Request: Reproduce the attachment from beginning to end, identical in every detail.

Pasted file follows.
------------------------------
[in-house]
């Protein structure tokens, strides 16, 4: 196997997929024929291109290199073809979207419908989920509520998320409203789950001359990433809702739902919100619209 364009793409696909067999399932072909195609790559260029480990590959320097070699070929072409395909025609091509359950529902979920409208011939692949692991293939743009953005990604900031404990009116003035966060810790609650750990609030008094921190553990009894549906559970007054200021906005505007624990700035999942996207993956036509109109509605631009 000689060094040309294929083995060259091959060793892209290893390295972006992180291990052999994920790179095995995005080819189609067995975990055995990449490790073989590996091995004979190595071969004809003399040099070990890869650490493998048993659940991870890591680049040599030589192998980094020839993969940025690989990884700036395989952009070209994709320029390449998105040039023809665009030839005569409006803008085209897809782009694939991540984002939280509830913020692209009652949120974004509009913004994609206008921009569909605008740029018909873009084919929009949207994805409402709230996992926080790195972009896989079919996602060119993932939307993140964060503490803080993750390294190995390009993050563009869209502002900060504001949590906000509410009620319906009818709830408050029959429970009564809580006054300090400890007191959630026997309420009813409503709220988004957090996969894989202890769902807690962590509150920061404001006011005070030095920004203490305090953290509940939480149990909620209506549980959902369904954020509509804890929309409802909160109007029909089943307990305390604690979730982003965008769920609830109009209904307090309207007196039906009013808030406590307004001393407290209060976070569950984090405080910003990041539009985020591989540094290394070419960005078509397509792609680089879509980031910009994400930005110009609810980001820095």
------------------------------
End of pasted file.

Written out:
[in-house]
């Protein structure tokens, strides 16, 4: 196997997929024929291109290199073809979207419908989920509520998320409203789950001359990433809702739902919100619209 364009793409696909067999399932072909195609790559260029480990590959320097070699070929072409395909025609091509359950529902979920409208011939692949692991293939743009953005990604900031404990009116003035966060810790609650750990609030008094921190553990009894549906559970007054200021906005505007624990700035999942996207993956036509109109509605631009 000689060094040309294929083995060259091959060793892209290893390295972006992180291990052999994920790179095995995005080819189609067995975990055995990449490790073989590996091995004979190595071969004809003399040099070990890869650490493998048993659940991870890591680049040599030589192998980094020839993969940025690989990884700036395989952009070209994709320029390449998105040039023809665009030839005569409006803008085209897809782009694939991540984002939280509830913020692209009652949120974004509009913004994609206008921009569909605008740029018909873009084919929009949207994805409402709230996992926080790195972009896989079919996602060119993932939307993140964060503490803080993750390294190995390009993050563009869209502002900060504001949590906000509410009620319906009818709830408050029959429970009564809580006054300090400890007191959630026997309420009813409503709220988004957090996969894989202890769902807690962590509150920061404001006011005070030095920004203490305090953290509940939480149990909620209506549980959902369904954020509509804890929309409802909160109007029909089943307990305390604690979730982003965008769920609830109009209904307090309207007196039906009013808030406590307004001393407290209060976070569950984090405080910003990041539009985020591989540094290394070419960005078509397509792609680089879509980031910009994400930005110009609810980001820095």